Impressive displays of hyperintelligence among animals have been well-documented. But are they smart enough to someday climb to the top of the food chain and overthrow the human race? You be the judge:
#1. Octopuses can escape almost anything.
Quite possibly the most intelligent invertebrates, octopuses are able to navigate their skeleton-less bodies through tight spaces with ease. In some cases where there is no hole to go through (as in the video above), these cephalopods use their ingenuity to make one. They've also made headlines for wreaking havoc in marine aquariums. And we said having an opposable thumb was an evolutionary advantage?
#2. Ants discovered farming way before people did.
Leafcutter ants, as their name suggests, carve up foliage and march in a convoy back to deliver their harvest in order to farm fungus, which they eat — making them essentially mushroom farmers. In the same way we herd cattle and milk cows, ants also have colonies of aphids they keep by as a ready source of food. These herder ants shelter the aphids from the rain and protect them from predators like ladybugs. In return, they take milk from the green creatures by tickling them with their antennae. And just like how we slaughter the cows we milk, ants also sometimes eat the poor aphids.
Which makes you wonder, what else have animals been practicing for millions of years that we humans have yet to invent?
#3. Elephants are the world's original pharmacists.
Once again, the animals are several steps ahead of us. Zoopharmacognosy, or “an animal's knowledge of medicine” is the term used to describe animals' long-held practice of sourcing medicinal materials from their natural surroundings. Some examples: elephants have been known to engage in geophagy (eating dirt) to neutralize toxins from plants, exercise their own version of midwifery by using the Boraginaceace tree to induce labor, and managed to save their species from near-extinction by consuming ganoderma, now commonly used in Chinese medicine as an anti-cancer and anti-viral agent. These practices all began at a time when mankind was still trying to cure infections with mercury and magic potions from the town wizard. Thank goodness Hippocrates came along, or we'll all still be seeing shamans and healers instead of Dr. Drake Ramoray.
#4. Chimpanzees like to build armies and go to war.
A 10-year study of a chimpanzee community in Uganda led to an eerily chilling discovery. Scientists observed that every once in a while, groups of male chimps would assemble and head northward, silently and in a single file line. They would hunt the surroundings for signs of habitation from other tribes, such as feces, abandoned termite-fishing tools, etc. Enemy chimps that were found would be surrounded and murdered. It was not a single occurrence, either: it happened again and again, and when the scientists studied the pattern of the attacks, they realized that the chimps were at war. They were fighting over land with scary military precision. In the 10-year period of their research, the scientists observed 18 of these attacks which totaled in a loss of 13 rival chimpanzees (from a 100-strong tribe). Those numbers are crazy, American Sniper-type shiznits. And if you thought this was just some freak act of nature, a civil war of sorts was also witnessed in Tanzania where scientists saw one tribe of chimps split off from a larger tribe. The rebel chimps then executed a series of covert attacks in a five-year period that resulted in the destruction of the original tribe.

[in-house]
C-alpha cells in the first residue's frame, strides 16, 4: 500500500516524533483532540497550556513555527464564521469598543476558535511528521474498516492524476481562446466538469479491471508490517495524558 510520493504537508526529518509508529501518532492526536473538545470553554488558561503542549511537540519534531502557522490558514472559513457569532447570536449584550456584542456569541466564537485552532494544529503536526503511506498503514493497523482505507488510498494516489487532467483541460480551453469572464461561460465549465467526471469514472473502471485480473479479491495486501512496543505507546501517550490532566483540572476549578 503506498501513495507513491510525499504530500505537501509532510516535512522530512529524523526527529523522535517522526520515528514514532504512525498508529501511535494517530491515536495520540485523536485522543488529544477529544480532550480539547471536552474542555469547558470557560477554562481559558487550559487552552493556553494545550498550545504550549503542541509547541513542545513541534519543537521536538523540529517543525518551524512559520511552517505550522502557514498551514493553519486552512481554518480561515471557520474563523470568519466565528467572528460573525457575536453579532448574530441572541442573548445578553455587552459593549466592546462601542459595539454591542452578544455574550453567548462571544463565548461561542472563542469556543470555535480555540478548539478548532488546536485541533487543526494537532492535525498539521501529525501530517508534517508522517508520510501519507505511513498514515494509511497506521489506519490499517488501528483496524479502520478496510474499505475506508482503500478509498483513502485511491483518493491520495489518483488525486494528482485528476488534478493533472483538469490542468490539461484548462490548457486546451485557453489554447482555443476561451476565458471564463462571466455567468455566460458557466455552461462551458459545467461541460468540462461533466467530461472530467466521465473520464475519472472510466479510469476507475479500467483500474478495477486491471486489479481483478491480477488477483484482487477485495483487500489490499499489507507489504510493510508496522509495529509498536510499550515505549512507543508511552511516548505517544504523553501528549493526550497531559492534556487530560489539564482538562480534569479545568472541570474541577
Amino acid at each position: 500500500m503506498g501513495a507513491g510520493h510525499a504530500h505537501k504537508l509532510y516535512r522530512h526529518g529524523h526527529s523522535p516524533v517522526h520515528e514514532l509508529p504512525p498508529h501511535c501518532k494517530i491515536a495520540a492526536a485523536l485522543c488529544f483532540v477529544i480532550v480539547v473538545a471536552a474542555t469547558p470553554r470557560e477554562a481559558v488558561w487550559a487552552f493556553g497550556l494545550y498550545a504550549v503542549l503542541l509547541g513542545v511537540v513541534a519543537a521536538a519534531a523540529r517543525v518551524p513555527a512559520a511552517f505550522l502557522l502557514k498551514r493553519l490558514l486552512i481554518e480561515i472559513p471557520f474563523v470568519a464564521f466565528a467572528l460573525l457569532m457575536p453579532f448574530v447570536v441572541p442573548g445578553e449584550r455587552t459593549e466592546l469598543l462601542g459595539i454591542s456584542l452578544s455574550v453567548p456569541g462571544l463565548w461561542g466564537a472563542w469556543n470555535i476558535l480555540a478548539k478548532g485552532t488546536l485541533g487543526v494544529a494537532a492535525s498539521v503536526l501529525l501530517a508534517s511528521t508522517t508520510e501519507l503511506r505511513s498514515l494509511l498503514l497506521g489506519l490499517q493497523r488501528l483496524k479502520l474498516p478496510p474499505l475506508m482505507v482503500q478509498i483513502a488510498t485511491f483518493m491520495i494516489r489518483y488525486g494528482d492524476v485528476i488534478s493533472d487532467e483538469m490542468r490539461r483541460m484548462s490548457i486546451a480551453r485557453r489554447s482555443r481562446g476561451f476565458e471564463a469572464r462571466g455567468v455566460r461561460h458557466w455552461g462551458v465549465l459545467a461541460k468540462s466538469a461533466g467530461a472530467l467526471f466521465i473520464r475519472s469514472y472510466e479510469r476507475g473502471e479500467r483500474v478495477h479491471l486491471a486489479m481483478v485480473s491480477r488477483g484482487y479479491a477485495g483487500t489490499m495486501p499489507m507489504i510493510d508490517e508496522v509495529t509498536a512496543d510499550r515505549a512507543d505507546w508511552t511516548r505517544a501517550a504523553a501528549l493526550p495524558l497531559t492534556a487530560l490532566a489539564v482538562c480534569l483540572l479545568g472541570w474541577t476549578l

#5. Monkeys protest labor laws.
Recent tests were conducted on a group of brown capuchin monkeys to observe their ‘sense of fairness'. What scientists found was that monkeys had the ability to “go on strike”: when they saw other group members being given greater rewards (i.e., a treasured grape instead of a piece of boring old cucumber) they were likely to refuse to participate in routine tasks.
“In human terms it doesn't matter how hard you have to work for a million dollars,” said lead researcher Sarah Brosnan of Georgia State University in Atlanta, “But there's a pretty low cutoff point on what you'll do for five.”
Basically, Brosnan stressed, it did not matter whether they exerted more work or not. The response wasn't one of simple greed or wanting a better reward available; it was that they did not want someone else to get a better reward than they were getting for an equal amount of work.
So… first step, negotiating standards of equality. Second step, forming a government? That does not sound the least bit impossible.
#6. Fish are better businessmen than most people.
While it's quite easy to wrap our heads around the superior intelligence of monkeys (after all, they're kind of like a smaller, furrier version of people) the same doesn't ring true about fish. Everyone knows the joke about forgetful people having “the memory of a goldfish”, right? Certainly this applies across the board?